Coreopsis 'Red Elf'
Common Name: tickseed 
Type: Herbaceous perennial
Family: Asteraceae
Zone: 5 to 9
Height: 0.75 to 1.00 feet
Spread: 1.00 to 1.50 feet
Bloom Time: June to September
Bloom Description: Red with yellow center disks
Sun: Full sun
Water: Dry to medium
Maintenance: Low
Flower: Showy, Good Cut
Attracts: Butterflies
Tolerate: Deer, Drought, Dry Soil


Easily grown in dry to medium moisture, well-drained soils in full sun. Hardy from Zones 4-9. Tolerant of heat, humidity and some drought. Plants may be sheared in mid to late summer to promote a fall rebloom and to remove any sprawling or unkempt foliage. Plants will spread by rhizomes. Clumps may be divided in spring. When grown in borders or other formal garden areas, division may be needed every 2-3 years to maintain robustness.

Noteworthy Characteristics

Coreopsis is a genus of between 75-80 species from North America, Mexico, Central and South America.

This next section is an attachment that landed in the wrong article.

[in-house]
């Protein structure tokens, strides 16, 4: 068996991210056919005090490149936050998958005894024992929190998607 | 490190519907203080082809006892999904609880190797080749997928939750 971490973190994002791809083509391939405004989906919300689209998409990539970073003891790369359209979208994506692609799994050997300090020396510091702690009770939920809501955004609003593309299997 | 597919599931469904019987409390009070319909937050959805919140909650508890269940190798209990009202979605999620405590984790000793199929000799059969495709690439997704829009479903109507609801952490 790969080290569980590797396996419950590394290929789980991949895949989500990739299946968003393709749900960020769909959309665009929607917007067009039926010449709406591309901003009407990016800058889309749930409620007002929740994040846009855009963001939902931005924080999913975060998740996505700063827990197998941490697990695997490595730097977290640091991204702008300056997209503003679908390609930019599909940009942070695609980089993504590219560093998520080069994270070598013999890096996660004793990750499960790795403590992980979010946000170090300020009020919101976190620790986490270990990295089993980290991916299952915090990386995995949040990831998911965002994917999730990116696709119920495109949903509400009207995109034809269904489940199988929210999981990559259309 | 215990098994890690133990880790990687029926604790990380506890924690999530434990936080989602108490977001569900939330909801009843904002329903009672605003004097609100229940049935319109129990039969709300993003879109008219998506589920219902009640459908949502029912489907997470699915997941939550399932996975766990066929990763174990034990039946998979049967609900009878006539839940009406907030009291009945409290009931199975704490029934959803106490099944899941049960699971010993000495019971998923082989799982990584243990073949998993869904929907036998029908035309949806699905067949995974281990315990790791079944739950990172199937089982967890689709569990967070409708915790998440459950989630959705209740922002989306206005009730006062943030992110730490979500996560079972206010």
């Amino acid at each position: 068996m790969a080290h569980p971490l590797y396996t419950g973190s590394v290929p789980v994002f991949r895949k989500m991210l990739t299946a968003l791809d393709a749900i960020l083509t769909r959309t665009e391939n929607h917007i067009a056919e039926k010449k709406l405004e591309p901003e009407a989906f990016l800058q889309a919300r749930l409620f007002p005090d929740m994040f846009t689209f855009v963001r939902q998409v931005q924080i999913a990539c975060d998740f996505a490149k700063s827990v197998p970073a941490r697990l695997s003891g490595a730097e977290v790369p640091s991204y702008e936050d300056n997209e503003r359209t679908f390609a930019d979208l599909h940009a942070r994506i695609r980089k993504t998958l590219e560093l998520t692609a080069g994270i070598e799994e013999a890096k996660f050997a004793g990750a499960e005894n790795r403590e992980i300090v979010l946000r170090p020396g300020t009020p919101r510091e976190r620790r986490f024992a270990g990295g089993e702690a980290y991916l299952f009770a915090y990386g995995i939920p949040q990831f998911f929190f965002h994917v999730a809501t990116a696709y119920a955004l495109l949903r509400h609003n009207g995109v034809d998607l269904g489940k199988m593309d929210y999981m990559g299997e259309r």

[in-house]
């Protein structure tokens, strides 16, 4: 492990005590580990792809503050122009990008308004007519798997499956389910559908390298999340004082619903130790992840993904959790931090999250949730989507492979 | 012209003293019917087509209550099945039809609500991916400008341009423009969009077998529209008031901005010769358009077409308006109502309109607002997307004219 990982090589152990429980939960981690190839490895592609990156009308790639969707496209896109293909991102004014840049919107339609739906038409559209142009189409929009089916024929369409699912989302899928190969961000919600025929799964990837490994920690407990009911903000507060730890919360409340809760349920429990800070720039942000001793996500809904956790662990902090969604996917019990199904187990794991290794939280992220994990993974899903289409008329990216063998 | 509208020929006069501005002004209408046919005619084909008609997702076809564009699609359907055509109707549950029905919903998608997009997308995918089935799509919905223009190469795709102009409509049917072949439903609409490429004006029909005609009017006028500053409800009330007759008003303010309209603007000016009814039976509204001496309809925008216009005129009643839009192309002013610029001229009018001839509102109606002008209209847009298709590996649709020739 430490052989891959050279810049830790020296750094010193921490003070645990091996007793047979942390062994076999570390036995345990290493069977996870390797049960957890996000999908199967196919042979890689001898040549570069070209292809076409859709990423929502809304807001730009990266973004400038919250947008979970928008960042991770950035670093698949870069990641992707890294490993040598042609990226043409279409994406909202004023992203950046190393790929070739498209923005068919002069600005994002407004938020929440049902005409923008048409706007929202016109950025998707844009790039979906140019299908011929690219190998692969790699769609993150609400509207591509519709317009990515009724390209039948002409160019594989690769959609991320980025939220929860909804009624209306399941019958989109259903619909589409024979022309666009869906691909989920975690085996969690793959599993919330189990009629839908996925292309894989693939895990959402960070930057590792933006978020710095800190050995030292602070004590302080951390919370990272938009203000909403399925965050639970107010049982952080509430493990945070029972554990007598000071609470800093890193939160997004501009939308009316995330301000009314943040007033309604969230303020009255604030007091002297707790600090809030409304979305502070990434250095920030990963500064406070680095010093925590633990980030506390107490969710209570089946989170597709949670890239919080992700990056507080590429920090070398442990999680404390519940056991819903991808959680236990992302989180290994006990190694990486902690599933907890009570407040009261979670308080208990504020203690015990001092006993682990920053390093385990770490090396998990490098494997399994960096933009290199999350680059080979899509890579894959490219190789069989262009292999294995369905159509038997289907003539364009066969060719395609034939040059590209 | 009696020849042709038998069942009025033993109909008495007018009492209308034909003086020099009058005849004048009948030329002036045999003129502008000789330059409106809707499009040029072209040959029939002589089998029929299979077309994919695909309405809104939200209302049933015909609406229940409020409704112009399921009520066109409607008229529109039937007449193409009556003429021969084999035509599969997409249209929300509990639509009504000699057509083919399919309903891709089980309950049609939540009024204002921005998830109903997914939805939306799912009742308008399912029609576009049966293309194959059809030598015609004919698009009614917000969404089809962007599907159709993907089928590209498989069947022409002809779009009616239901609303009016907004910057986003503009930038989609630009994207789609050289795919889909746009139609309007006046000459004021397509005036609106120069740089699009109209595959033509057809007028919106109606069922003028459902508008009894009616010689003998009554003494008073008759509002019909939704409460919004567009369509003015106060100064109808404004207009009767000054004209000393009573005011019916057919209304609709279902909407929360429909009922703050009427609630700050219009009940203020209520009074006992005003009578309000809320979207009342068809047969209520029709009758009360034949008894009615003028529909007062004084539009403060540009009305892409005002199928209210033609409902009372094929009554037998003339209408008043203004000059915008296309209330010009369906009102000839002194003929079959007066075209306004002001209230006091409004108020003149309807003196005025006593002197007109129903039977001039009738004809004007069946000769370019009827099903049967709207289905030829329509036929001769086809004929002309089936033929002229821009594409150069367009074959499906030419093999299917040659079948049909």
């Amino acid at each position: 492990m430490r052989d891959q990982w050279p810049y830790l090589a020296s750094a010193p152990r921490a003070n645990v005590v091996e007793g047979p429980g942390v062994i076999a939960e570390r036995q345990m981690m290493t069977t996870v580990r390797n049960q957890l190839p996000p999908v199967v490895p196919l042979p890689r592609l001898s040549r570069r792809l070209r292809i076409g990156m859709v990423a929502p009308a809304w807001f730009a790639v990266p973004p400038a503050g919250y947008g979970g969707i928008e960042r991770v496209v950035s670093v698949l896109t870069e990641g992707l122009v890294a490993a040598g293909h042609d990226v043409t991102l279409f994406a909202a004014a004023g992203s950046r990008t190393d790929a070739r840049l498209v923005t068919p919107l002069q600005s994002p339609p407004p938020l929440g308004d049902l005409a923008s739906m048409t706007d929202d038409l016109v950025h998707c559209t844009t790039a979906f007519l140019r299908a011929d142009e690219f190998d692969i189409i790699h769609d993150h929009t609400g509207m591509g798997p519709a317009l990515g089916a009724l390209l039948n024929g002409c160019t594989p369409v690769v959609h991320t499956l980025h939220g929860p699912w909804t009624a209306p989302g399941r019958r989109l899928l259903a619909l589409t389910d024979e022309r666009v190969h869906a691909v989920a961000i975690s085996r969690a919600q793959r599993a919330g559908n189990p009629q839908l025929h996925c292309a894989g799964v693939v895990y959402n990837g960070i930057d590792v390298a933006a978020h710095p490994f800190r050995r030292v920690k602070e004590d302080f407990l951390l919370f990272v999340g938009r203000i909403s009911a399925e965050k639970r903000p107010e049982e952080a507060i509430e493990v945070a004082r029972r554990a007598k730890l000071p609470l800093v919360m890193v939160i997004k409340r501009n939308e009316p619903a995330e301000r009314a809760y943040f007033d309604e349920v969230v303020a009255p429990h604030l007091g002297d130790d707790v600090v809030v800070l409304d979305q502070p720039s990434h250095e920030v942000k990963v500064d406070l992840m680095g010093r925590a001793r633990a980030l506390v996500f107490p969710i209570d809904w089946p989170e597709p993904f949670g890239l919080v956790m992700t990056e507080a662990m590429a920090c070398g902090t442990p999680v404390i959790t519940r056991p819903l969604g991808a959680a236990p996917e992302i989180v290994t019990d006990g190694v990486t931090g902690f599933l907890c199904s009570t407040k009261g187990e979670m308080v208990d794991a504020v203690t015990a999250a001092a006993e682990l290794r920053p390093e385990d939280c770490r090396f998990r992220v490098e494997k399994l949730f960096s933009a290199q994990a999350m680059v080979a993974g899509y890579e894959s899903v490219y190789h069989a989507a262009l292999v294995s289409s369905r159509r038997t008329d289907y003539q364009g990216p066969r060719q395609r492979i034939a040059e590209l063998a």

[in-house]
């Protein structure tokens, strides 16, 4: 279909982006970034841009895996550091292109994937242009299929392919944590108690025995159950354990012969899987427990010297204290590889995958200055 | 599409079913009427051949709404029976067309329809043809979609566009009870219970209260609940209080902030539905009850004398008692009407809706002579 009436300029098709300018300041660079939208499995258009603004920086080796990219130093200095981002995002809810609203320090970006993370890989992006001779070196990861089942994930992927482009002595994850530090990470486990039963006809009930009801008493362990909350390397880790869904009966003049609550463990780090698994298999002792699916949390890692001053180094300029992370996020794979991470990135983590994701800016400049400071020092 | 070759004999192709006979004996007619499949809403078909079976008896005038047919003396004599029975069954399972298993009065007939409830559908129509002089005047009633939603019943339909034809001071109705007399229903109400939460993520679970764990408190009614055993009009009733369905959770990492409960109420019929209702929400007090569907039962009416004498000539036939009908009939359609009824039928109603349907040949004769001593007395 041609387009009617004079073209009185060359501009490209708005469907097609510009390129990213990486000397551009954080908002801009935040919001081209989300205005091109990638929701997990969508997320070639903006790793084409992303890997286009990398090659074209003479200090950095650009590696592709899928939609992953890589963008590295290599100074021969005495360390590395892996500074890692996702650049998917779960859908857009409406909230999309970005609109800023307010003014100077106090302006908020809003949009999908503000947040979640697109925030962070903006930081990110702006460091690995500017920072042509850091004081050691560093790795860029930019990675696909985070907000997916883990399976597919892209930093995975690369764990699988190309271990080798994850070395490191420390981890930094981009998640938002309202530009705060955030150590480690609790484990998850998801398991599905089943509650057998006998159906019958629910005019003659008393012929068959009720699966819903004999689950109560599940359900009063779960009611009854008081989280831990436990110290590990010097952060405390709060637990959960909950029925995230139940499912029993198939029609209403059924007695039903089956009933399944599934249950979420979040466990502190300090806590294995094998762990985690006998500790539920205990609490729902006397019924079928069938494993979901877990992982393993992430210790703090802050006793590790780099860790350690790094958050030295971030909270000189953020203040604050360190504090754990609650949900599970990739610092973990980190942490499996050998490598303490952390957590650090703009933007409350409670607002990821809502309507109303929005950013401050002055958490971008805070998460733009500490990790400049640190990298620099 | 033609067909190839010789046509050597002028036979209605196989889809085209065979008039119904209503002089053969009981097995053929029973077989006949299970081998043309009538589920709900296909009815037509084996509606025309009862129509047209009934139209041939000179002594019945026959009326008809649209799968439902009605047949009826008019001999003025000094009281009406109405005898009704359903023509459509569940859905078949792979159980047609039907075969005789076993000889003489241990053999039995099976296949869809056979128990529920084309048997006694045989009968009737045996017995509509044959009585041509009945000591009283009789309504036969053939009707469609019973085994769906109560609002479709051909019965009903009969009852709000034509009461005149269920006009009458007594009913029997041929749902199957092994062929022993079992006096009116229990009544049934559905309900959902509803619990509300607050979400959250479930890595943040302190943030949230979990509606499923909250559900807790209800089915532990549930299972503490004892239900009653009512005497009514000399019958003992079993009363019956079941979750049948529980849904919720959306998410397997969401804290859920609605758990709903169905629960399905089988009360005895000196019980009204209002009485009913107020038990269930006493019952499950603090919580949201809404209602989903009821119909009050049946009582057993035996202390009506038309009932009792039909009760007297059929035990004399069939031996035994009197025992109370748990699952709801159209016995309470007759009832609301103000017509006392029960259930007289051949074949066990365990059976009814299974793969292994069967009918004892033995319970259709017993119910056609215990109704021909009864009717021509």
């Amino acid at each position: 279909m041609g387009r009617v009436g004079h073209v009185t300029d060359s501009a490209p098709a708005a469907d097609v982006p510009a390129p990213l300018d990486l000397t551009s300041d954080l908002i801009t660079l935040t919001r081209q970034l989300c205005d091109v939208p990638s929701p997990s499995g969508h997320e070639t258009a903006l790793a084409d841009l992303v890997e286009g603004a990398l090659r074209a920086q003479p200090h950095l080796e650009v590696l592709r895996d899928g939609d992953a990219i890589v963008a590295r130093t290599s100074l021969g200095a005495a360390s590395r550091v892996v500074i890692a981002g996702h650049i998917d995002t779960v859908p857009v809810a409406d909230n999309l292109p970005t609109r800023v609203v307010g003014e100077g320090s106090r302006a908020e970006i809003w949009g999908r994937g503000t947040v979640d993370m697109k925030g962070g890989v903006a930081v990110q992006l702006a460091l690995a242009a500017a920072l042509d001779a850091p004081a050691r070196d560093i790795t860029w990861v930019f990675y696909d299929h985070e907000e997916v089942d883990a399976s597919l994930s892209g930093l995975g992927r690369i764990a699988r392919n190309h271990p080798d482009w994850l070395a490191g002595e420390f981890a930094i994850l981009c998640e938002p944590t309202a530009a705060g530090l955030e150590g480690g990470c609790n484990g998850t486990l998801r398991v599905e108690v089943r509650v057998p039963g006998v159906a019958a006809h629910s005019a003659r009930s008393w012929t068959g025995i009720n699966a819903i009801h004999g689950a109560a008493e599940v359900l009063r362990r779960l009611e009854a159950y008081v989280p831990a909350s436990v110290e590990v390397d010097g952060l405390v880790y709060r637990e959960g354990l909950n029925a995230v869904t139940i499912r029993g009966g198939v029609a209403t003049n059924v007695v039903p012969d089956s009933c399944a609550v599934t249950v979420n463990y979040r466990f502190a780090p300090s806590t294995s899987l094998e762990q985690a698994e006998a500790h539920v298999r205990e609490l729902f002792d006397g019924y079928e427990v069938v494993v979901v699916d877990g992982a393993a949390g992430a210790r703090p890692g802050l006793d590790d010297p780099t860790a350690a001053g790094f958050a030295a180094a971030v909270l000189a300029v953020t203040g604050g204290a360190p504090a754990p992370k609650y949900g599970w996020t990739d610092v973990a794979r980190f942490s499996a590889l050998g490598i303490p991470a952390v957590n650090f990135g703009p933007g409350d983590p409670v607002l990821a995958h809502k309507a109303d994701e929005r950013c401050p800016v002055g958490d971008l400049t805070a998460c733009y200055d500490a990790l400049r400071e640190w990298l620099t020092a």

The genus name comes from the Greek words koris meaning "bug" and opsis meaning "like" in reference to the shape of the seed which resembles a bug or tick.

'Red Elf' is a compact, red flowering selection of tickseed in the Lil Bang™ series developed by breeder Darrell Probst. The blooms (up to 2" in diameter) have deep burgundy-red petals surrounding bright yellow center disks, and are held on thin stems up to 12" above the narrow, lance-shaped foliage. Flowers continuously all summer and into fall, especially with deadheading. Attractive to butterflies and other insect pollinators. Can be used as a cut flower, although the thin stems may require the support of other flowers in a vase. Plant patent number PP27918 applies to this cultivar.


Crown rot may occur if grown in moist, poorly drained soils. Uncommon diseases include botrytis, aster yellows, powdery mildew and fungal spots. Plant stems tend to sprawl, particularly in hot and humid climates with periodic heavy summer rainfall. Deer tend to avoid this plant.

'Red Elf' exhibits higher resistance to powdery mildew compared to other cultivars.


Border fronts, sidewalk edgings, or cottage gardens. Good plant for areas with poor, dry soils. Patio containers. 'Red Elf' does not set seed, and should not be expected to naturalize or self-seed in the garden.